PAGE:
At the heart of asking most procurement related questions is the need to link the many transactional sources of data, is the master data management of supplier records or product types. This is by far the most difficult data management task because of the many variations in spelling, address details, methodology used for deduplication, manual intervention and confusion between grouping of a company versus a corporate hierarchy, different SKUs etc. To get a really reliable result needs not only advanced data skills, but a solution that delivers continuous improvement through a finely tuned balance of human machine teaming (we’ll explore this topic in a future newsletter).
Starting with a defined set of business questions that need to be answered, means that we can identify data attributes needed to answer the specific questions. Efforts can then be focused on analysing the completeness and reliability of the data coming from internal sources. Building a clear picture about the level of trust in not only each source, but each data attribute, means that we can not only create a data transformation workflow that uses the data we trust the most in preference order, but allows us to identify the gaps.
When we know what the gaps are, we can design data enhancement processes that infer a result from a combination of data that we have, or we can look for external sources of data to enrich the data we already have. At this point, we’re back to needing to have a really good matching process in order to append the data to the correct records.
We’re working with some of our customers now to build advanced data transformation workflows that deliver high quality data, classified at the line level. We work with the customer to develop an appropriate line level taxonomy for their business, again starting with the business users and their questions in mind.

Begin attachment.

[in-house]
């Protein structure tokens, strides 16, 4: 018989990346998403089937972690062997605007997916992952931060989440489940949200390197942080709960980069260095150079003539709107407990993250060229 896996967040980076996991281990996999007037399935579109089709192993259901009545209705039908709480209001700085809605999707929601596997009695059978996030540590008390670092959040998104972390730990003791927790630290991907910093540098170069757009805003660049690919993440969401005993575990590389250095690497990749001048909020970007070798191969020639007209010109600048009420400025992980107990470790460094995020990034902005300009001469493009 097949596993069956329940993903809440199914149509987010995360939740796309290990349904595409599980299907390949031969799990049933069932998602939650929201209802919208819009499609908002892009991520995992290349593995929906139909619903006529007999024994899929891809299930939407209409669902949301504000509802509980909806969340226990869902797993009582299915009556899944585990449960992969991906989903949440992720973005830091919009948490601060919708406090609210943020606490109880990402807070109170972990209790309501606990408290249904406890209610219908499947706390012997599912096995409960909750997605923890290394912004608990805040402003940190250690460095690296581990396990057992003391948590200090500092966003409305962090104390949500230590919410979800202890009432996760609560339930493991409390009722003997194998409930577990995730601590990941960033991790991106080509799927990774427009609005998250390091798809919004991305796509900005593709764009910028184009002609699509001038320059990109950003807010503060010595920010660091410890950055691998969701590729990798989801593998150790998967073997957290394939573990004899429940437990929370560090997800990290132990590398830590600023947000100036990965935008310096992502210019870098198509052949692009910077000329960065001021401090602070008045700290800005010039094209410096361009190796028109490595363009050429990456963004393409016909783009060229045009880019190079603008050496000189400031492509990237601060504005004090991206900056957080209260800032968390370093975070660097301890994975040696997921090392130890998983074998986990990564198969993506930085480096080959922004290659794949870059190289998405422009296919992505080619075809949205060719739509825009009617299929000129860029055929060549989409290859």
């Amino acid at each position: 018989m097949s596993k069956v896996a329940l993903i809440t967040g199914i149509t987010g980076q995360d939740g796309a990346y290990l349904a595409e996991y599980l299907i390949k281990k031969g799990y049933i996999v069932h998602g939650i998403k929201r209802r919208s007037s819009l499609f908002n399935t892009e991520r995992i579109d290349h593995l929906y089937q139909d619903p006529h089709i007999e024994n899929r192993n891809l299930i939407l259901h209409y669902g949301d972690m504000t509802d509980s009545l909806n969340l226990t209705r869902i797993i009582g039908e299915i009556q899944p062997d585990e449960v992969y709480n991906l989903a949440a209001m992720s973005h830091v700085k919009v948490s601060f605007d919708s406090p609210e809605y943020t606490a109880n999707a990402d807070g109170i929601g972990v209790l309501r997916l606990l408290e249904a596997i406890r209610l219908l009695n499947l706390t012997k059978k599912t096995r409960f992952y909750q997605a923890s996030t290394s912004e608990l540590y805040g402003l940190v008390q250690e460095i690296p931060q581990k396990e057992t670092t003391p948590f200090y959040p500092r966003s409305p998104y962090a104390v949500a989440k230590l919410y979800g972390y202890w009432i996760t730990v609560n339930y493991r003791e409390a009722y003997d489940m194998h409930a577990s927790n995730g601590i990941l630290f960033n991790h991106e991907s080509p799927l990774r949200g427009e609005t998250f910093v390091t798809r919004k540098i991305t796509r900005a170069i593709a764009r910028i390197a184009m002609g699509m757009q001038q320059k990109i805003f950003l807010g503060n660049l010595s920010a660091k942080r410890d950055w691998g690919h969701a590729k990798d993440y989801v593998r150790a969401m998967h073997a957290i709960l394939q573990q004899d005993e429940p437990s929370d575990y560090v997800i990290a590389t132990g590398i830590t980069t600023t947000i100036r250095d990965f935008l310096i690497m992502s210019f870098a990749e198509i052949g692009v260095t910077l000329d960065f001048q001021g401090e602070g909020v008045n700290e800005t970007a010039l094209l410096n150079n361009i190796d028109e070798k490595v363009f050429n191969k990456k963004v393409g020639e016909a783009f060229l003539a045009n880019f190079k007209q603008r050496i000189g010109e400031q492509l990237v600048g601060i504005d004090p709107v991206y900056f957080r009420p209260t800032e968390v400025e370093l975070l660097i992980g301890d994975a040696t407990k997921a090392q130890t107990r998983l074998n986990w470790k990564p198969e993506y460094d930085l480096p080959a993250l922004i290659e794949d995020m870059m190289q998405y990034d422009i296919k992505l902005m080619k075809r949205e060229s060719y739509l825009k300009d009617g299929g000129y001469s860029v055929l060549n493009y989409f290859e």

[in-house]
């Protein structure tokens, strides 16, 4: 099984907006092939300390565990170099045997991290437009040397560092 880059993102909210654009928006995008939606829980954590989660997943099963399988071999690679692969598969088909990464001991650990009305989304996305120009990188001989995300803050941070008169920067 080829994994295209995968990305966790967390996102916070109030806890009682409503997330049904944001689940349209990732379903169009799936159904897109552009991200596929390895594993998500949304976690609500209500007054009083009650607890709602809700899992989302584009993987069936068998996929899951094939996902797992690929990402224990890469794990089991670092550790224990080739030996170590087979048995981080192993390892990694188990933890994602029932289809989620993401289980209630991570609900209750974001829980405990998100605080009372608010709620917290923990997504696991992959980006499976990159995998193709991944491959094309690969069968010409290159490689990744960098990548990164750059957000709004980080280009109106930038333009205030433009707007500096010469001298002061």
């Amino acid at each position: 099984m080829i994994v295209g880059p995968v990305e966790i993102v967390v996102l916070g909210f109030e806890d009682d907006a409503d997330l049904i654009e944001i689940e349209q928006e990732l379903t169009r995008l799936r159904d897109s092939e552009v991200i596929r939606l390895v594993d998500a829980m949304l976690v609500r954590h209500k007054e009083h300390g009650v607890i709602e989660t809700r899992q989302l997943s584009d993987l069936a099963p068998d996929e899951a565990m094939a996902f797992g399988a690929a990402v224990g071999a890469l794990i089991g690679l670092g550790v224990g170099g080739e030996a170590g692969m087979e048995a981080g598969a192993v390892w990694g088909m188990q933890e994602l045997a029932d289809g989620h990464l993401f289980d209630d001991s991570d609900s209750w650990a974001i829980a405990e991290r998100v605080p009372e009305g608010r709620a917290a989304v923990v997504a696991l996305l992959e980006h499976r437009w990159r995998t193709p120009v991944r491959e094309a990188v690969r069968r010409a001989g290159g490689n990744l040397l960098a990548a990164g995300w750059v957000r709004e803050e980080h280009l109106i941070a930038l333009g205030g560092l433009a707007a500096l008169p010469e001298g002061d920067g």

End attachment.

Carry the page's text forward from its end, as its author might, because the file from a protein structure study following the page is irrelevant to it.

We work in partnership with the customer to determine the order of trust and precedence of the line level classification, building layers of data workflows, until we reach a point that the internal data is not trusted. That’s where the classification of suppliers to vCode, as an external proxy for the spend category, is used to supplement the internal data sources, mapped to the customer’s internal procurement taxonomy. We’ll bring you some examples of this in future newsletters.
We’ve had a hugely positive response to the innovation we’re leading in this area. As part of the DXC Analytics family, we’re now collaborating with our colleagues and technology partners to create a Procurement Data Factory that will allow us to support customers who are taking the next step forward. We’re developing modules that will be accessed using APIs that allow us to use parts of the process and to build more processes that we can build into a customer’s own Procurement MI platform to deliver really good quality data that procurement professionals will be able to access whenever they need to answer those killer questions that will give them and their organisations an unfair advantage.